Don Diego. Stay bere, perverse animal, and Enter Musgo, with a Hamper.
take care, that nobody approaches the door;!
am going in, and shall be out again in a moment. Mungo. Go, get you down, you damn hamper, you carry me now. Curse my old måssa, sending me always here and dere for one something Mungo. Dear heart, what a terrible life am ! to make me tire like a mule-curse him imper
led! ance-and him damn insurance !
A dog has a better, that's sheltered and Don Diego. How now?
fed : Mungo. Ab, massa, bless your heart!
Night and day'tis de same, Don Diego. What's that you are muttering,
My pain is dere game ; sirrah?
Me wish to de Lord me was dead!
Whate'er's to be done,
Mungo. Lewd you self, no lewd here; play Poor black must run ;
away; never mind her.
Ursula. I shall come down, if you go on.
Mungo. Ay, come along, more merrier;
noting here but poor man; be sing for bit of Sirrah come, sirrah go!,
bread. Do so, and do so.
Ursula. I'll have no poor man near our Oh, oh!
door: Hark ye, fellow? can you play the ForMe wish to de Lord me was dead! [Exit. saken Maid's Delight, or Black Bess of Castile?
Ah, Mungo, if you had heard me sing, when I
was young . Enter Don Diego with URSULA, who after the Mungo, Gad, I'm sure, I hear you voice often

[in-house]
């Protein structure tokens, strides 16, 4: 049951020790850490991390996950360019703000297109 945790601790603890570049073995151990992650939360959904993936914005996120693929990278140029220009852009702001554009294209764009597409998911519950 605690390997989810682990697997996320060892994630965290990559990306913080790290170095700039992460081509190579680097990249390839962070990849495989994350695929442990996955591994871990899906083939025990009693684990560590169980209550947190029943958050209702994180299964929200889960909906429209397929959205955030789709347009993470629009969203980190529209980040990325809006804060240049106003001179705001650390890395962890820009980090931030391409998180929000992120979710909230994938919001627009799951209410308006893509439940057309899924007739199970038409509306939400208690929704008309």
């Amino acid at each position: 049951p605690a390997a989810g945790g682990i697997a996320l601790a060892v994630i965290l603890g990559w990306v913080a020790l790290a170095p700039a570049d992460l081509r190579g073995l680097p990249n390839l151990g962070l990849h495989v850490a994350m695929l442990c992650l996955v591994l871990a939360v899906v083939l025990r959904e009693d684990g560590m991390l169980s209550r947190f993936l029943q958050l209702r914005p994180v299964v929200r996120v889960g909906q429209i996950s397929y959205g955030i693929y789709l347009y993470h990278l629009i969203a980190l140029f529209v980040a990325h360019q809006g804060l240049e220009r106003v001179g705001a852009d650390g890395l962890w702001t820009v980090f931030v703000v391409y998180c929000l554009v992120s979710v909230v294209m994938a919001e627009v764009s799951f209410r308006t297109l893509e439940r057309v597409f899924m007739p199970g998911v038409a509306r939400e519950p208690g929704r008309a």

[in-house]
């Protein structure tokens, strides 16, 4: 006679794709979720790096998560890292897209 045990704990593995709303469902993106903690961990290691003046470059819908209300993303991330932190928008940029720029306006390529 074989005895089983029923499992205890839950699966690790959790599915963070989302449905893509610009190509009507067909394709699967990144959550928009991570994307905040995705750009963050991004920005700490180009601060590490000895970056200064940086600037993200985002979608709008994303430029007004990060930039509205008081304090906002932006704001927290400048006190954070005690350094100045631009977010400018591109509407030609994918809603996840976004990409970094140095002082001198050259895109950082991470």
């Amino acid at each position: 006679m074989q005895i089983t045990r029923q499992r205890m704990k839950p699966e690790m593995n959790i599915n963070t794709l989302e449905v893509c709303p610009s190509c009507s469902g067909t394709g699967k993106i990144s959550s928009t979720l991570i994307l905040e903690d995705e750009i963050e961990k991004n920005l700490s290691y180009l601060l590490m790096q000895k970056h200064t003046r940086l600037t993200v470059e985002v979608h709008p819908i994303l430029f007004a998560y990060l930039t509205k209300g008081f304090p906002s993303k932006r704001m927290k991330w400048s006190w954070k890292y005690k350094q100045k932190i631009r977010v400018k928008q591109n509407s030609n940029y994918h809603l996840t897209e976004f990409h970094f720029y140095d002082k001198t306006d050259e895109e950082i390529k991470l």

Negro goes in, appears to bolt the Door on the enough, now you old. Inside : Then Don Diego, unseen by them, | Ursula. I could quaver like any blackbird. puts on a large Padlock, and goes off. After Mungo. Come throw a poor soul a penny; be which, LEANDER enters disguised, and Mungo play a tune for you. comes to the Grate.
Ursula. How did you lose the use of your
leg? Lean. So-my old Argus is departed, and the Lean. In the wars, my good dame; I was evening is as favourable for my design, as I could taken by a Barbary corsair, and carried into wish. Now to attract my friend. Mungo; if he is Sallee, where I lived eleven years and three within hearing of my guitar, I am sure he will quarters upon cold water and the roots of quickly make his appearance.
the earth, without having a coat op my back, Mungo. Who goes dere?-Hip, hollo ! or laying my head on a pillow; an infidel
Lean. Heaven bless you, my worthy master, bought me for a slave ; le gave me the strapwill your worship's honour bave a litile music pado on my shoulders, and the bastinado on this evening? and I have got a delicious bottle ibe soles of my feet: now this infidel Turk had of cordial here, given me by a charitable monk fifty-three wives, and one hundred and twelve of a convent hard by, if yourgrace will please to concubines. taste it.